The role of an SLPThis is a very exciting time to be or work with a speech-language pathologist (SLP) if you are interested in language and literacy development and disorder.

SLPs' roles and responsibilities have come a long way from the old days of articulation therapy. The American-Speech-Language-Hearing Association (ASHA) has outlined our new role in the remediation of literacy disabilities such as dyslexia.

Learning About Literacy: SLPs Play Key Role in Reading, Writing [1]

Roles and Responsibilities of Speech-Language Pathologists With Respect to Reading and Writing in Children and Adolescents [2]

As a parent or someone with dyslexia, you shold know that SLPs are experts in oral language development, which as you have learned from this site serves as the foundation for learning to read, spell, and write. An SLP can be a great resource to you.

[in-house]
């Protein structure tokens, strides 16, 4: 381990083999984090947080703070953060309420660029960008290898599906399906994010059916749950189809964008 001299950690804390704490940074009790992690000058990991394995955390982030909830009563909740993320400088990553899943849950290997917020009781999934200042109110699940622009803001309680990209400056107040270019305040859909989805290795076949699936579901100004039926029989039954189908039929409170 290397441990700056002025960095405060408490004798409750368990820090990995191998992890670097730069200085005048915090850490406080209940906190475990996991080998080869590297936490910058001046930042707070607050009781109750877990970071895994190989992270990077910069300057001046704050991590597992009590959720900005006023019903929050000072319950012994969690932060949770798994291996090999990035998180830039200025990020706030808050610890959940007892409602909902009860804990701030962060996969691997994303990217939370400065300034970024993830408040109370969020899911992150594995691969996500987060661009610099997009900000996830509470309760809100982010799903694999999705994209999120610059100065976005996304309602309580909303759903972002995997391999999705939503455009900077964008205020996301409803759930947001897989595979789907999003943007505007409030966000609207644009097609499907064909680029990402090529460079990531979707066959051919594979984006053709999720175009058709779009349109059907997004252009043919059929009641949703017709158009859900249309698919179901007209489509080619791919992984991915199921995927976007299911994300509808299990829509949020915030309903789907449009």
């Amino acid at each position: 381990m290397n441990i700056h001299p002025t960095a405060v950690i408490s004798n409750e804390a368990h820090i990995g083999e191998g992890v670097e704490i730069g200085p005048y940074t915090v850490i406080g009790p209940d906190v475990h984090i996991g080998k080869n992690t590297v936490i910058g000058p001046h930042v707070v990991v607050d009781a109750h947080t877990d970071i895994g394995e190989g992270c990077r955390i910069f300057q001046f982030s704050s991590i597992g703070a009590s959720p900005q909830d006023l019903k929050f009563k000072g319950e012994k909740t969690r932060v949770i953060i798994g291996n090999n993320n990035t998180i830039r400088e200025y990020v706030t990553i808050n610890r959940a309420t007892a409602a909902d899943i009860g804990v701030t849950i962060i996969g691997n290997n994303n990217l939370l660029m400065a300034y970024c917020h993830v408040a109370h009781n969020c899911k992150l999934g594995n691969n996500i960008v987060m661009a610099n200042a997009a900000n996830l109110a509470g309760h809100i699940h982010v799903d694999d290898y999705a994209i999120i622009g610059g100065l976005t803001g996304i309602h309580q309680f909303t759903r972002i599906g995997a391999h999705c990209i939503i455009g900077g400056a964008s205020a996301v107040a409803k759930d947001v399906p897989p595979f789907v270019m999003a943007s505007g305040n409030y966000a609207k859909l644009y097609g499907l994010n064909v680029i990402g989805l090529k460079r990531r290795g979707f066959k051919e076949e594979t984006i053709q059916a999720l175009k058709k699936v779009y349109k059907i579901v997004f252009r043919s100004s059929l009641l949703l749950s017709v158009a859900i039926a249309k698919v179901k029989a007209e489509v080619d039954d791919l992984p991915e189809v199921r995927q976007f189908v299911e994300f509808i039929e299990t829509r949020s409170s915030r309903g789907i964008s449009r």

SLPs are trained in the following areas that affect learning to read, spell and write:

  • oral language comprehension and use (phonology, morphology, syntax, semantics, pragmatics)
  • phonological processing, including phonemic awareness
  • articulation (speech sound production)
  • letter/sound knowledge
  • word-finding difficulties
  • emergent metalinguistic awareness
  • narrative discourse
  • short-term memory

With this knowledge-base, SLPs can

  • Participate on prereferral child study teams
  • Consult with parents, teachers, and other team members to help determine whether a full diagnostic assessment is warranted
  • Evaluate and treat language-based learning disabilities
  • Collaborate with other professionals in the design of effective intervention programs, including classroom modifications, accommodations, and supports
  • Educate dyslexics, parents, teachers, and other professionals about the role of oral language in literacy development, language development across the lifespan, and ways to identify and treat behaviors.

To find a speech-language pathologist in your area contact your local school district or go to the www.asha.org website. Together you can begin to answer your questions and start the process toward success.

SLPs' roles and responsibilities have come a long way from the old days of articulation therapy. The American-Speech-Language-Hearing Association (ASHA) has outlined our new role in the remediation of literacy disabilities such as dyslexia...